West 8 is an award-winning international office for urban design and landscape architecture, founded in 1987. Over the last 25 years West 8 has established itself as a leading practice with an international team of 70 architects, urban designers, landscape architects and industrial engineers. West 8 has offices in the port of Rotterdam and New York. West 8’s recent work includes Governors Island Park, a 172-acre island in New York Harbor, and the community-acclaimed Miami Beach Soundscape Park.

 

20 Comments

  1. Grato

    May 4, 2015 at 2:37 pm

    One Word: Stunning!!!!!

    • Dan

      May 4, 2015 at 3:14 pm

      Couldn’t agree more.

      And a good thing for the area!

  2. MrDreTheOne

    May 4, 2015 at 3:31 pm

    These are the types of projects that change everything, this city has a bright future. It would be extremely shortsighted to oppose such a positive initiative for our city (looking at you Mayor Regalado) specially not over a state of the art LED tower designed by a world class architectural firm.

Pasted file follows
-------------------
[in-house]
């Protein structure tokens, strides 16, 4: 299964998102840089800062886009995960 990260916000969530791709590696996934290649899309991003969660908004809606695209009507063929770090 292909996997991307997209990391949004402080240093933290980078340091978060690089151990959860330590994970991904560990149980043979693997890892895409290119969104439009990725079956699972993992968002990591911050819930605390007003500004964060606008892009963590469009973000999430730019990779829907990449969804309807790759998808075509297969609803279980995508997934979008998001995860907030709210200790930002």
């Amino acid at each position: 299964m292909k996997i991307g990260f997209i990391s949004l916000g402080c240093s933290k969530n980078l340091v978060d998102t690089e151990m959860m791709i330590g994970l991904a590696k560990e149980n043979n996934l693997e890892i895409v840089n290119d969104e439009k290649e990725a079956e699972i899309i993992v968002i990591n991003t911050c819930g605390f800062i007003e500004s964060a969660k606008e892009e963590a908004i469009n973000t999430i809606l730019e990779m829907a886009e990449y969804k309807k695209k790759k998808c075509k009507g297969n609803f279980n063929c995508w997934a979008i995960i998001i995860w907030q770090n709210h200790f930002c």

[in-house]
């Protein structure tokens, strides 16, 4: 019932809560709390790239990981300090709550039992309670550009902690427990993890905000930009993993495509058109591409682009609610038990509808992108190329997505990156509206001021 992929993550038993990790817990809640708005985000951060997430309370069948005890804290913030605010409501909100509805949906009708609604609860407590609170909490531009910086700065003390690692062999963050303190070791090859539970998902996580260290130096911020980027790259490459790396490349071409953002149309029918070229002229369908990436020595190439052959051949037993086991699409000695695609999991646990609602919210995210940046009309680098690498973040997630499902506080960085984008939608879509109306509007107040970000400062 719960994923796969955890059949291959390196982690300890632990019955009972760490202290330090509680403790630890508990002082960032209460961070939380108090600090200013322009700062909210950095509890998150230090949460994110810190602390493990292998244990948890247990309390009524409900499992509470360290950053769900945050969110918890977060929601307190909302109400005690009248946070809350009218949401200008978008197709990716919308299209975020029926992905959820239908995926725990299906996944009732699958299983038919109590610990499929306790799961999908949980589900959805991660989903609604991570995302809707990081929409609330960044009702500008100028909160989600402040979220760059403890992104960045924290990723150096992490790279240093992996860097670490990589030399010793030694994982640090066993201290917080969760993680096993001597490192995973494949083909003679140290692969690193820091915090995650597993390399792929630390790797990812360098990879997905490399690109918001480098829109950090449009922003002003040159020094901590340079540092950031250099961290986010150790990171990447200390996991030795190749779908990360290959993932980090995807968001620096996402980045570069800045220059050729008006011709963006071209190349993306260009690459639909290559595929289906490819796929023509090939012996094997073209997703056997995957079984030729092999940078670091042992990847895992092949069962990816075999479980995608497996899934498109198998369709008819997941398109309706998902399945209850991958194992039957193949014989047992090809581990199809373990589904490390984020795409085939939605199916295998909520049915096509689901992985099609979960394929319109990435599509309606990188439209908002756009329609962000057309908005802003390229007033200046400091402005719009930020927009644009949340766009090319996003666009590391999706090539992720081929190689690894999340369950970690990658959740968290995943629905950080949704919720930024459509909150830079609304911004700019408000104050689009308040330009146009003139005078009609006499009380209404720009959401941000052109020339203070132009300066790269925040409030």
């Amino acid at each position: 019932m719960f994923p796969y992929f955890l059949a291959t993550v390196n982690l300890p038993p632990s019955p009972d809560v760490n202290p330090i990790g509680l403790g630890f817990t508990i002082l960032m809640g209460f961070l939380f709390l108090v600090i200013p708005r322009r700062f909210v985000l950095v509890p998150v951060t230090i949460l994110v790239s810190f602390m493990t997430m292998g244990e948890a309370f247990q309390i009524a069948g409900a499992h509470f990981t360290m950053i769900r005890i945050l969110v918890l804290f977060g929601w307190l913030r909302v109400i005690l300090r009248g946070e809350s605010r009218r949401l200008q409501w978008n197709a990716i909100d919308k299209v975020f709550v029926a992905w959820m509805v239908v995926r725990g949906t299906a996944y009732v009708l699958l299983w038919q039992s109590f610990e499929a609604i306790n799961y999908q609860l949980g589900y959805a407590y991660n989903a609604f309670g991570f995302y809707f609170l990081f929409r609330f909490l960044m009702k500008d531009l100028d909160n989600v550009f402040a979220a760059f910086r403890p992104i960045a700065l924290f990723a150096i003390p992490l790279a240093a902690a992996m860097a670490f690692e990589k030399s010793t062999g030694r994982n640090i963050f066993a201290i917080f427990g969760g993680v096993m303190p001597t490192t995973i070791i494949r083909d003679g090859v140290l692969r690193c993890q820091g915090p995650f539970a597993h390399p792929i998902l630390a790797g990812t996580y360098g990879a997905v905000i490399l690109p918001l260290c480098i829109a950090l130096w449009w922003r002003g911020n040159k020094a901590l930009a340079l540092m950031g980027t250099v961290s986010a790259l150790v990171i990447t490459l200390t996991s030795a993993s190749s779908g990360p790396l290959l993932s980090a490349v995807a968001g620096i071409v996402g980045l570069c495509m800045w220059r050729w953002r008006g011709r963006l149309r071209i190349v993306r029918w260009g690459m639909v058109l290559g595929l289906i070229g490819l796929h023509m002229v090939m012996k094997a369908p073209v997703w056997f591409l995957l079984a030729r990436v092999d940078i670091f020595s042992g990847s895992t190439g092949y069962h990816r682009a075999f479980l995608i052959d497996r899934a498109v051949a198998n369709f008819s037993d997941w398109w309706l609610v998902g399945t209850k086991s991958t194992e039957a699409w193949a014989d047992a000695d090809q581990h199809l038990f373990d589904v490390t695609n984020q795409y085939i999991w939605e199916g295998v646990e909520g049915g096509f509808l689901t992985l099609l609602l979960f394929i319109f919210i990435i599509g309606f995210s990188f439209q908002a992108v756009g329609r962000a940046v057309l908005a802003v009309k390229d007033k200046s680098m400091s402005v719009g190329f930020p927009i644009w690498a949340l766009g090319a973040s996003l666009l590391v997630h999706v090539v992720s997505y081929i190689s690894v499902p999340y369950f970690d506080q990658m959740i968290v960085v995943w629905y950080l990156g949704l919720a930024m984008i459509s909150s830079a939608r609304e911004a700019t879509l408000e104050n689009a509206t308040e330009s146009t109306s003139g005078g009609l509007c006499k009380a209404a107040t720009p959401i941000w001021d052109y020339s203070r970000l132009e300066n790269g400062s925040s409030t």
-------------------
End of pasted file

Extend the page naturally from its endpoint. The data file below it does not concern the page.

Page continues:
3. Fredric

    May 4, 2015 at 3:52 pm

    I am so glad to see this proposal and can feel the energy behind it as well. It is just the kind of thing Miami must have and WILL have from this point forward, unless the global economy totally collapses.

    No one, including Regalado, will get far trying to oppose this sort of thing from here on out. Such opposition will just get swept away by the sheer force of optimism and economic development potential. In order to offer any sort of successful opposition, one would have to demonstrate clearly how a project such as this would be directly harmful to the community and that is not a realistic possibility. Just being against this because it doesn’t tweak (one’s) fancy is not going to be enough.

    And for those who appear here and elsewhere to complain about the “awful nuisance” of the LED billboard or something else that bothers them, I suggest you get ready to vote with your feet. Selma, Alabama (nothing against Selma) is but one example of a town where no such things will likely be built anytime soon so there is one place where the whiners and the naysayers may be happy to relocate. Otherwise, get used to the inevitable change that is coming to this highly strategic location (a.k.a: Miami) and try to accept the good that comes with it instead of the minor irritation that you feel at the moment.